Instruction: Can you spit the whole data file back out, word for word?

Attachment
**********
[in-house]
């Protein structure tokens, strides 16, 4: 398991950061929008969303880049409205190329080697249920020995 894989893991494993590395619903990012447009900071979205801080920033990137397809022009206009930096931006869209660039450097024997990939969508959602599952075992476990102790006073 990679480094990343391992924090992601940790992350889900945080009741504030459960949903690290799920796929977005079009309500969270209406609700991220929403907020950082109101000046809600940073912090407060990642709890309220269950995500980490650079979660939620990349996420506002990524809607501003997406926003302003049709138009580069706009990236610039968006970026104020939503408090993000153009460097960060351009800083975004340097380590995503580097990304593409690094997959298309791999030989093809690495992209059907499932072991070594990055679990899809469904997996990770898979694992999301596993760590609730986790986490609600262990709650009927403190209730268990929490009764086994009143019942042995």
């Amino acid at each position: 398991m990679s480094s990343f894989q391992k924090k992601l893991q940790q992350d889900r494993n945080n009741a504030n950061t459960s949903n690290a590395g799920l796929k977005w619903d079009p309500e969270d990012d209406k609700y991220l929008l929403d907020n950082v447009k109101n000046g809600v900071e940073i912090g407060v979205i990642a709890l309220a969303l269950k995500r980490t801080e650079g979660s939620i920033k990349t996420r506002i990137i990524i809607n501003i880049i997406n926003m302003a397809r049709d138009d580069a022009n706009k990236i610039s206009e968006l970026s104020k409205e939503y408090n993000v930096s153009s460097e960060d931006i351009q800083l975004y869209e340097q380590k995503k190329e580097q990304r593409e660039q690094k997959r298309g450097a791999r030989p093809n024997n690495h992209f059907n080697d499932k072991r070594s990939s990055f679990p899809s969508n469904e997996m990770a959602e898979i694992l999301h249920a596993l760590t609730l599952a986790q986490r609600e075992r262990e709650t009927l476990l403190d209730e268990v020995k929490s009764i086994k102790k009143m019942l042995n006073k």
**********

[in-house]
């Protein structure tokens, strides 16, 4: 398991950061929008969303880049409205190329080697249920020995 894989893991494993590395619903990012447009900071979205801080920033990137397809022009206009930096931006869209660039450097024997990939969508959602599952075992476990102790006073 990679480094990343391992924090992601940790992350889900945080009741504030459960949903690290799920796929977005079009309500969270209406609700991220929403907020950082109101000046809600940073912090407060990642709890309220269950995500980490650079979660939620990349996420506002990524809607501003997406926003302003049709138009580069706009990236610039968006970026104020939503408090993000153009460097960060351009800083975004340097380590995503580097990304593409690094997959298309791999030989093809690495992209059907499932072991070594990055679990899809469904997996990770898979694992999301596993760590609730986790986490609600262990709650009927403190209730268990929490009764086994009143019942042995």
């Amino acid at each position: 398991m990679s480094s990343f894989q391992k924090k992601l893991q940790q992350d889900r494993n945080n009741a504030n950061t459960s949903n690290a590395g799920l796929k977005w619903d079009p309500e969270d990012d209406k609700y991220l929008l929403d907020n950082v447009k109101n000046g809600v900071e940073i912090g407060v979205i990642a709890l309220a969303l269950k995500r980490t801080e650079g979660s939620i920033k990349t996420r506002i990137i990524i809607n501003i880049i997406n926003m302003a397809r049709d138009d580069a022009n706009k990236i610039s206009e968006l970026s104020k409205e939503y408090n993000v930096s153009s460097e960060d931006i351009q800083l975004y869209e340097q380590k995503k190329e580097q990304r593409e660039q690094k997959r298309g450097a791999r030989p093809n024997n690495h992209f059907n080697d499932k072991r070594s990939s990055f679990p899809s969508n469904e997996m990770a959602e898979i694992l999301h249920a596993l760590t609730l599952a986790q986490r609600e075992r262990e709650t009927l476990l403190d209730e268990v020995k929490s009764i086994k102790k009143m019942l042995n006073k």